2015 / 2016 GCPR Students
* denotes students who have completed all GCPR requirements but did not graduate with the certificate
Doctoral student in the Department of Anthropology, with a specific focus on archaeology. I hope to use participatory research methods to collaborate with communities on archaeology projects in Mexico and Guatemala. I was awarded a 2014 Seed Grant Award from the GCPR; you can read about my project here: https://participatoryresearch.web.unc.edu/current-seed-grant-awardee-abstracts/
Master’s student, School of Social Work. I am particularly passionate about cross-cultural communication of all kinds, and about people being aware of and free to exercise their choices toward a collectively just and sustainable future. Research interests: Macro/community practice; arts-based community mental health promotion; international social work; participatory research; communication within social work and between social workers, professionals in other fields and the public around social change.
Master’s student in the Department of Health Behavior, School of Public Health. Research interests: Transafrican folk medicine and systems of care; erotic and womb wellness; conflict resolution; incarceration and liberation geography; border studies; solidarity economics. What I learn here will feed into deepening my involvement in co-creating community-driven alternatives to policing and incarceration and inequitable healthcare/food systems.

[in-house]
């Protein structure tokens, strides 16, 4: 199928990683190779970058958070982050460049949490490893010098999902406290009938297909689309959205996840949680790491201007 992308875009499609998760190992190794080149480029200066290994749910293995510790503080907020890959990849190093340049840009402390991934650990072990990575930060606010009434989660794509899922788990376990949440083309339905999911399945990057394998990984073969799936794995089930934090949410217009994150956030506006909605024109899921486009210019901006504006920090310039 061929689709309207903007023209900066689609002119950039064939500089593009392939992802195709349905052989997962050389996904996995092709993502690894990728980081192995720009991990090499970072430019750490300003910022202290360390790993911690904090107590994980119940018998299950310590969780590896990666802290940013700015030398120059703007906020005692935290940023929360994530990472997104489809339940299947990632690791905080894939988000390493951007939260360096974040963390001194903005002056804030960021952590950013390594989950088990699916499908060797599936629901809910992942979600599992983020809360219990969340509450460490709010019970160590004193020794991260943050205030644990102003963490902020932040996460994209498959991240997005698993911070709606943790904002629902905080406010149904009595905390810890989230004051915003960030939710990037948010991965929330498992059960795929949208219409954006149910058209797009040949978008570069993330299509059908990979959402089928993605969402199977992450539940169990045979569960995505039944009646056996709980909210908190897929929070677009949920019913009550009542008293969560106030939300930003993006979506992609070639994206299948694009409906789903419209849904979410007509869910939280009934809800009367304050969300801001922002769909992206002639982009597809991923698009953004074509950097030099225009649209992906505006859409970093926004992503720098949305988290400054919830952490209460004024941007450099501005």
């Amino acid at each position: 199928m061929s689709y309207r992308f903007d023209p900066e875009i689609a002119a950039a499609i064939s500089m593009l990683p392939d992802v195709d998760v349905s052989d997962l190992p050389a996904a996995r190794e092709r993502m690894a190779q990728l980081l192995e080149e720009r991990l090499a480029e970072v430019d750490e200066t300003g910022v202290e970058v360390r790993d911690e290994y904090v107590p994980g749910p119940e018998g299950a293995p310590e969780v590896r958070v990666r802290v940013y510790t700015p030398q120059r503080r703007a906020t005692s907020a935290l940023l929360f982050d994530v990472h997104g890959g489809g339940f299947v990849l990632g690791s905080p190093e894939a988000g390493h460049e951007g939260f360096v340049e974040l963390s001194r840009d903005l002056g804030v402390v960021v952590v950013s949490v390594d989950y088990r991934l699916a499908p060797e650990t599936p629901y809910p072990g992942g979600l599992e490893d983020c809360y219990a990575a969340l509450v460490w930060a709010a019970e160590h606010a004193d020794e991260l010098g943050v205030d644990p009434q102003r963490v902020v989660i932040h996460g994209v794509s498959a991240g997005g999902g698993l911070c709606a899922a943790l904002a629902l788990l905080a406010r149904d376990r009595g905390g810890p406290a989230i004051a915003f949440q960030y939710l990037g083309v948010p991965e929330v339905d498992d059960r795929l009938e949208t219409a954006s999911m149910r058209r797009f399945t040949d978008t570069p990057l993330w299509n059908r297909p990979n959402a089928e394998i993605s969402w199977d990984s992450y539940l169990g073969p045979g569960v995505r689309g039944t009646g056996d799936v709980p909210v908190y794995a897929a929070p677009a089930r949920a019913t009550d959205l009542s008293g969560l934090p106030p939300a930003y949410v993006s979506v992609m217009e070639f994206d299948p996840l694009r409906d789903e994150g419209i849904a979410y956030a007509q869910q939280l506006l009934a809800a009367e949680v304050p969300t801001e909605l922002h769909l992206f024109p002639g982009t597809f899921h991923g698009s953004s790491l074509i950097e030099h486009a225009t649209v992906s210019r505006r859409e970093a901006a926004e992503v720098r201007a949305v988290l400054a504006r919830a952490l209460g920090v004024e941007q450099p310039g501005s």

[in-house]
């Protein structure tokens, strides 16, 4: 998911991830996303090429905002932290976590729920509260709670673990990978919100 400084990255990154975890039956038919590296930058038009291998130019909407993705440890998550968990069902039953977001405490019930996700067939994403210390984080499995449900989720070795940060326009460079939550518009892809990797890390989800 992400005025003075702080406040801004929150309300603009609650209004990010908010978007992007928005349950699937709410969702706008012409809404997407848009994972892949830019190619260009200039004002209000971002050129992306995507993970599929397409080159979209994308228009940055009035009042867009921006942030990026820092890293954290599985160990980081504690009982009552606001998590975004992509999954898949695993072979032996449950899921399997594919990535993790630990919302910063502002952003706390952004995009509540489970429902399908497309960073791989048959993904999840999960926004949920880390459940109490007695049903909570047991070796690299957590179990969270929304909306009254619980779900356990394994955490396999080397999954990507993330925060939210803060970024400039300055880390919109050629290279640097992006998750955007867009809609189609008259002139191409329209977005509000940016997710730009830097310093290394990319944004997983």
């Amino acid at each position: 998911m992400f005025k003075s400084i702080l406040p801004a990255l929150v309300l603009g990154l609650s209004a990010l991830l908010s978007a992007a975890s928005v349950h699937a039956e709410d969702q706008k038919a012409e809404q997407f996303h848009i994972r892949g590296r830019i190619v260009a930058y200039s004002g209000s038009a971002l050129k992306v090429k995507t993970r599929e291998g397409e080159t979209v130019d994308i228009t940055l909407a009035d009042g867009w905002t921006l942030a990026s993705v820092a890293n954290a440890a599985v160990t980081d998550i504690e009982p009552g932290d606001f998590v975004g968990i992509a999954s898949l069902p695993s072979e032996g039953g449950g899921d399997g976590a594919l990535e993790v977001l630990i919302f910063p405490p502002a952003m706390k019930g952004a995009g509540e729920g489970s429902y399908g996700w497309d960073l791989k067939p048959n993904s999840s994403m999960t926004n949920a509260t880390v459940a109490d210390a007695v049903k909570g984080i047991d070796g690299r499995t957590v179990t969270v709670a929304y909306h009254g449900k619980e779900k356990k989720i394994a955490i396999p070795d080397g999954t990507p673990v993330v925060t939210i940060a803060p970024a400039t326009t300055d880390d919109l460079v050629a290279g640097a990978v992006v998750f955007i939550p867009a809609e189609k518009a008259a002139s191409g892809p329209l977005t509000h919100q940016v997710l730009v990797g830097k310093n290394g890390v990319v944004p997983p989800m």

Graduate student in folklore studies under theDepartment of American Studies. Folklorists study living traditions that cultural groups pass along throughinformal knowledge and observation. I hope to use my knowledge of community based participatory research to work with communities in documenting and presenting aspects of their culture that help outsidersunderstand the importance of stories, music,beliefs, dances, customs, crafts, and other artistic expressions of a group. Research interests: Expressions of Afrocentricity throughout the African Diaspora, holistic systems of care, urban folklore, and festivals as sites for identity definition and reclamation.